Author Topic: Smartphone - insecure by design, cannot be secured however hard you try!  (Read 2118 times)

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Offline polonus

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A secure smartphone does not exist, however hard you may try to secure it to a certain degree.

A secure smartphone = a non-existent item.

Next to your normal Anroid OS, there are several or minimal one other OS or real time OS (RTOS). In most cases these OSes or OS is propriety OS and has full and unlimited access to all and everything on the device. Most of these somewhat older RTOS aren't safe (using insecure Hayes commands for instance).

Read: http://www.osnews.com/story/27416/The_second_operating_system_hiding_in_every_mobile_phone

Hayes still alive! http://www.developershome.com/sms/atCommandsIntro.asp Built in in smartphones as integrated parts all with their own OS (RTOS).

A modern harddrive also has everything aboard nowadays, even the option to go wireless:  http://www.hardwaresecrets.com/anatomy-of-a-hard-disk-drive/2/  Same story could be told for modems. The basic insecurity and surveillance backdoors have been built in the hardware. Does not matter what secure software you run on insecure hardware, you are food for the birds and Mr. Mike Pompeo and his confr√®res may know everything about your smartphone.

Components also will have their own security issues like your battery:
https://www.cnet.com/news/hacking-laptop-batteries-a-new-security-threat/

So the insecurity starts at the hardware level and then software security is a second issue.

When will users really come to understand the impact of the fact that smartphones were developed,
and designed to be used as spyware for total surveillance purposes?

polonus
Cybersecurity is more of an attitude than anything else. Avast Evangelists.

Use NoScript, a limited user account and a virtual machine and be safe(r)!

Offline isherclub

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Re: Smartphone - insecure by design, cannot be secured however hard you try!
« Reply #1 on: December 19, 2016, 02:25:23 PM »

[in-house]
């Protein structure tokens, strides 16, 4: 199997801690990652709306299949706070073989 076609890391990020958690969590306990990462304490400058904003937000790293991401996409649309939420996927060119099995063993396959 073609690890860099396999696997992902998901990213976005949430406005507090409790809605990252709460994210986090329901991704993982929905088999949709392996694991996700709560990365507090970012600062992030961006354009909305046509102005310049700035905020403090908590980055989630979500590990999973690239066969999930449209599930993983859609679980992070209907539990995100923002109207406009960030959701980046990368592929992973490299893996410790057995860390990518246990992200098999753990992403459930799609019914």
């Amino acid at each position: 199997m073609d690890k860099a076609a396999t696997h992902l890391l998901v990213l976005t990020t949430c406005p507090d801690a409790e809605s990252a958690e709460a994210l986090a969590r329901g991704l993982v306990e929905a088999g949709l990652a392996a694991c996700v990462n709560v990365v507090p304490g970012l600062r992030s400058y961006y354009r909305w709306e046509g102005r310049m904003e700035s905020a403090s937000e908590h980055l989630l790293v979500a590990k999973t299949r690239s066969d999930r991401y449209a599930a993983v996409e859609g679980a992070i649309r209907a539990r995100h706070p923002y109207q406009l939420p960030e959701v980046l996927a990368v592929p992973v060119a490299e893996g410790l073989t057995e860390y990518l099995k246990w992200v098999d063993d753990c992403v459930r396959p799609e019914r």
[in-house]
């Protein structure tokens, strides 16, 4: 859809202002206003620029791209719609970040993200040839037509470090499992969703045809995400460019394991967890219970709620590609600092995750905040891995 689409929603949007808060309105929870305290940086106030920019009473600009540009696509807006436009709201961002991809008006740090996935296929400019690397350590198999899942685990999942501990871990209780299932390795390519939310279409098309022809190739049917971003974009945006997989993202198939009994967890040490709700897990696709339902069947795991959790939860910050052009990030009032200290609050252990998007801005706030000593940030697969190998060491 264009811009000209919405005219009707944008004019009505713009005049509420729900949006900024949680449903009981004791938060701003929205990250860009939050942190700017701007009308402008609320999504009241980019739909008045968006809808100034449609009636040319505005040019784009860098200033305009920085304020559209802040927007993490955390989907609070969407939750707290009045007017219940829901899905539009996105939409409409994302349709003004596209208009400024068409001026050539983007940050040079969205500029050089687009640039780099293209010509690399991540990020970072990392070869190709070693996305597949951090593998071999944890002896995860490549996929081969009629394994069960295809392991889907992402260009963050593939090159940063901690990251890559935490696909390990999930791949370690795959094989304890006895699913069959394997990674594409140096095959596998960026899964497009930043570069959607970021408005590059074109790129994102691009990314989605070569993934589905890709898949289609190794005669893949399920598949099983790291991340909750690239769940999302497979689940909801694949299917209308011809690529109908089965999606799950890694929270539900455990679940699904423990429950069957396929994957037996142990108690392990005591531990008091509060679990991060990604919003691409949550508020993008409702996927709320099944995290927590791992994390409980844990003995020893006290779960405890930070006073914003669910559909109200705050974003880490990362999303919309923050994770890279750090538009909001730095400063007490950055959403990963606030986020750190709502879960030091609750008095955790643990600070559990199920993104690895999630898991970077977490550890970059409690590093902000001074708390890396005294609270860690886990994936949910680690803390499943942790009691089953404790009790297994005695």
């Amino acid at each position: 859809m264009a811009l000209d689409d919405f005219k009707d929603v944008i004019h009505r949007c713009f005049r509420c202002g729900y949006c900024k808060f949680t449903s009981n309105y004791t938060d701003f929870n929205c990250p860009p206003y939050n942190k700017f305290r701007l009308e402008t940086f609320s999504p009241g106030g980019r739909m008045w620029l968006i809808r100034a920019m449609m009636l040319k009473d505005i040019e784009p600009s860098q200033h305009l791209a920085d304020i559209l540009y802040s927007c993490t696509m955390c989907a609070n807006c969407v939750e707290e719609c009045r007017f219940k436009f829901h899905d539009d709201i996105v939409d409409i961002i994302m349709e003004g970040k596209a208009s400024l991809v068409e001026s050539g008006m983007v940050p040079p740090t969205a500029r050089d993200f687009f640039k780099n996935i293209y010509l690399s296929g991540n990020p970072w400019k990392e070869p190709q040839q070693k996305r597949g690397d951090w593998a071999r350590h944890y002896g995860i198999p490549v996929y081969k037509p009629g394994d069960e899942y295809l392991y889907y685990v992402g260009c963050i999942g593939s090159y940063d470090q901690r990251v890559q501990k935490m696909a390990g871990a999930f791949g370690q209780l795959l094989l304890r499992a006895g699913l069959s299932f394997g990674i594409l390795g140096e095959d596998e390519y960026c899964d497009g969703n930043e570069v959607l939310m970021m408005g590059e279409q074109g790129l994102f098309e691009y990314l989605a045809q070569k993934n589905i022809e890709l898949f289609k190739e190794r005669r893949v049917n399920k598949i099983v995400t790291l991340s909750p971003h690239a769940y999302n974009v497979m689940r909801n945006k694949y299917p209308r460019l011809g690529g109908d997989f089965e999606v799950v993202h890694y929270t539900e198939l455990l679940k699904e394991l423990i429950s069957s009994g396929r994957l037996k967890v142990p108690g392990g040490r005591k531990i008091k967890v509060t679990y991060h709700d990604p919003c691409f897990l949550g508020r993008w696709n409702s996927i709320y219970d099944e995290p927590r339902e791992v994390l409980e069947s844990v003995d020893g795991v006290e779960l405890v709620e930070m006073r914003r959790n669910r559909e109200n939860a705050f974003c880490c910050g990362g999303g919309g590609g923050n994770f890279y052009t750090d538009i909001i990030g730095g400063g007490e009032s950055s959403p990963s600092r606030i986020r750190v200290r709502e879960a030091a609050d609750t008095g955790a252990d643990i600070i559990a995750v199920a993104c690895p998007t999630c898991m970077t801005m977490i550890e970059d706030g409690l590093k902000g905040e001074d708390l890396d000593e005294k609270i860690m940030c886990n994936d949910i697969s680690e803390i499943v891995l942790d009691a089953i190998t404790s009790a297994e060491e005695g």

Hi Polonus, I understand where you are coming from but I have a question for you.

First, a short introduction:

1. We take a smartphone running Android.
2. We change the firmware
3. We remove all the binaries (including the baseband drivers that allow connectivity to the cellular networks)
4. We recompile Android and install it

Afterwards we pick a number of open-source community developed software and we install them:

5. We install an iptables firewall that allows only some static connections since boot time
6. We install a VPN client that starts at boot and connect to certain static IP. Authentication is made with pre-loaded certificates and pre-loaded credentials

7. We install some peer-to-peer software that allows voice, text and mail, toward other clients. Communication is end-to-end encrypted  with symmetric keys, no servers whatsoever.

8. Finally the file system is locked down in read-only mode, without the possibility to change anything in it (including updates), with an air-gap protection approach.

After 12 months we replace the phone anyway.

Yes, the device is stripped off of plenty of its original features, but the goal is to deliver secure, untraceable, anonymous communications.

The approach is the same as the one used with Tails OS or other similar OS made for anonymity and security.

Now, of course I am not asking you to give an opinion and we know that nothing is 100% secure.

But the goal is not obtaining something that is 100% secure, rather than rising the cost of hacking the device to a point in which it becomes more convenient to pursue other forms of interceptions.

Do you think this is a reasonable goal?